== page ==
Working my way through various bits of scientific history it becomes clear that what is going on outside the lab can have a profound impact on the protagonists. For the early years of the Royal Society the English Civil War and the Restoration had a big impact on the Fellows; the general feeling was “never again” and there was a search for stability and order. Later, in the 18th century, the American War of Independence and the subsequent wars arising from the French Revolution had an impact on The Lunar Men, impacting as it did on trade and their own radical politics. Lavoisier was to find the French Revolution terminal. In the 20th century, scientists were to play a large role in the Second World War; in codebreaking, radar and in building the atomic bomb. This followed a lesser role in the First World War, developing chemical weapons.
The timeline below is derived from a page in wikipedia entitled British Wars, I wanted to go back to the beginning of the 17th century so I supplemented that list with the linked “List of wars involving England”; Great Britain did not exist prior to the Acts of Union in 1707. You can slide the timeline backwards and forth by dragging it with the mouse.
I’ve colour coded the wars geographically as follows civil war: blue, Africa: brown, European:green, Americas:red, India:olive, SE Asia:black, New Zealand:purple and Middle East:orange, I have done this slightly erratically. During the 19th century we appear to have engaged in an awful lot of colonial conflicts around the world.
Developing this timeline I have experienced some of the shortcomings of the timeline presentation, I started off with the Cast of Characters in Lisa Jardine’s “Ingenious Pursuits”, entering their birth and death dates, but quickly found I had a rather ugly pile of people whose lives centred around 1680 with outliers before and after that time. Once I started on “British Wars” a second drawback becomes apparent: what is important and what isn’t? In a sense I gave up this decision to the compilers of the Wikipedia page, blindly adding all they had put in. This means the Cod Wars appears alongside the First World War implying some sort of equivalence. They also rate “The Troubles” in Northern Ireland as a war which I struggle to admit.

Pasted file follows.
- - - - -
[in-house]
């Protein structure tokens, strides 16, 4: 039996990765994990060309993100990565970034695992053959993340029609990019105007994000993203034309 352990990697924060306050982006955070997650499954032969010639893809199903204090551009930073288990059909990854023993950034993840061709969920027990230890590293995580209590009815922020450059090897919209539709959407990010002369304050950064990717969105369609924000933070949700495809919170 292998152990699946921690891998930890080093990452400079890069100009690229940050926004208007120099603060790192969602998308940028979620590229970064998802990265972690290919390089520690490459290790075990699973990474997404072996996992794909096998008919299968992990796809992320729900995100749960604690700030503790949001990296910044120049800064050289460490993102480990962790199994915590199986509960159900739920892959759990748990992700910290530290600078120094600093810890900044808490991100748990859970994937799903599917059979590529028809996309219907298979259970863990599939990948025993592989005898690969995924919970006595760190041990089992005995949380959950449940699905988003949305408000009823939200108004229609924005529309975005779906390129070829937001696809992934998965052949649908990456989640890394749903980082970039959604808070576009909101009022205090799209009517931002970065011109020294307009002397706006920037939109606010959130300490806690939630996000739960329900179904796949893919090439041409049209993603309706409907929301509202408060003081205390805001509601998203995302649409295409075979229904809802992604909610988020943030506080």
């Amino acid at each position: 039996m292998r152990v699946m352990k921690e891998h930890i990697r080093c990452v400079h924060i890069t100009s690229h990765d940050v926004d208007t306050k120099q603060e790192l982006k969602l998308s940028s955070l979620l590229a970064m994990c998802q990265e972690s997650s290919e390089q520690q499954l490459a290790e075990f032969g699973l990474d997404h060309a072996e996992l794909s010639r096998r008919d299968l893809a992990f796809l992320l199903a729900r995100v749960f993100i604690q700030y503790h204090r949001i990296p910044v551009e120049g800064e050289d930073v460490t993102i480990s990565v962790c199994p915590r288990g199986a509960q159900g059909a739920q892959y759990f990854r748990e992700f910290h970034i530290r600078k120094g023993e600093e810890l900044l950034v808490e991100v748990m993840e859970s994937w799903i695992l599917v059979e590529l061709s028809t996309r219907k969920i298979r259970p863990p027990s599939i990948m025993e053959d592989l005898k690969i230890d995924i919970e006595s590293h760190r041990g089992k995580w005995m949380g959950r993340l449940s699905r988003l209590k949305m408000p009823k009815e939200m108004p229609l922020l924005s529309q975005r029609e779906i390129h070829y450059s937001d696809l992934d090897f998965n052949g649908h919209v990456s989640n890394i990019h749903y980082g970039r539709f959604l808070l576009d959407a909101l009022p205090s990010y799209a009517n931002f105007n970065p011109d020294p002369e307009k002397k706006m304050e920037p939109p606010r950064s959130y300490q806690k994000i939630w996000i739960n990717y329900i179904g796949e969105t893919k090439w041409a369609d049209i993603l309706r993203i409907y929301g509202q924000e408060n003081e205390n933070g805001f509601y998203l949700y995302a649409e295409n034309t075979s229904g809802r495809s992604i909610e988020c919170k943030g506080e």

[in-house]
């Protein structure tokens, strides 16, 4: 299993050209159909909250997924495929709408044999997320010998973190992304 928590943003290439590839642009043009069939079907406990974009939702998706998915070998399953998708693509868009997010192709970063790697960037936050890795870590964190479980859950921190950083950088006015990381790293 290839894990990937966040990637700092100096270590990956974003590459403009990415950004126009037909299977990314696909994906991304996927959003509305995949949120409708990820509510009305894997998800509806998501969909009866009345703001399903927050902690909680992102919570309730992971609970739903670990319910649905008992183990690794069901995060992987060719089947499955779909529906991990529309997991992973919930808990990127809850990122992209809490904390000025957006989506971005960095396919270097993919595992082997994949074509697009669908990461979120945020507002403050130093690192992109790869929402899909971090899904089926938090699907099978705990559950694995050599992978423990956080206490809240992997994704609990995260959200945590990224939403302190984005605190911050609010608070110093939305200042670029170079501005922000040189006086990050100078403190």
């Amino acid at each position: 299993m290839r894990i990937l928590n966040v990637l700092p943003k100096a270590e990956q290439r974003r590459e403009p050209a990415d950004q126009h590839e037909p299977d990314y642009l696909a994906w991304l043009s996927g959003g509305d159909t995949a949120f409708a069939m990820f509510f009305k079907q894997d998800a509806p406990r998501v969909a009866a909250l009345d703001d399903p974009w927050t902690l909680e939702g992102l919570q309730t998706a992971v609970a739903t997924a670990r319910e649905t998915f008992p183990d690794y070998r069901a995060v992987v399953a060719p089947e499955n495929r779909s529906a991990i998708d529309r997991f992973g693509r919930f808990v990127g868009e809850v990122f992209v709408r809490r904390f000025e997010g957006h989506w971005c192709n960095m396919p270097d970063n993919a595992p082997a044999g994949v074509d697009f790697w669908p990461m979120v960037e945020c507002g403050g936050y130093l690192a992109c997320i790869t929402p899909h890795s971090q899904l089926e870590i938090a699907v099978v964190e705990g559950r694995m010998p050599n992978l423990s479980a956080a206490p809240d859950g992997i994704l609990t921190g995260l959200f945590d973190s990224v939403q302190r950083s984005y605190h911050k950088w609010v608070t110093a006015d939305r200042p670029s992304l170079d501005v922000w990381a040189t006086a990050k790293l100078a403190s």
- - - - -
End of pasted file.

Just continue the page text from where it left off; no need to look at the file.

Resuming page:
As a second exercise I tried working out how “important” a war was through numbers of military casualties, for this exercise the full list of British Wars is a bit long so again I left the deciding what was important to someone else, in this case a BBC History timeline, this finds a more manageable 10 major wars over the last 400 years or so. In fact it turns out that the Crimean and Boer Wars had relatively few military causalities, so I have omitted them. Below you can see the number of causalities for each war, expressed as a fraction of the population at that time. The casualty figures come from a combination of Wikipedia and Necrometrics, the population figures from the Historical Atlas.
This plot lumps together a whole sequence of conflicts from the first plot into “Napoleonic Wars”. I’ve always known that World War I was known as the war to end all wars, that the casualty figures were horrific, but hadn’t appreciated that the Napoleonic Wars were similar in scale compared to the size of the population. Similarly the English Civil War scores highly for casualties but even so is under-represented in this plot since I decided to use the military casualty figures rather than total deaths relating to the war i.e. including civilians and those who died of disease or famine.
This is a rather parochial view but it has got the sequence of wars Britain has undertaken into some sort of chronology for me.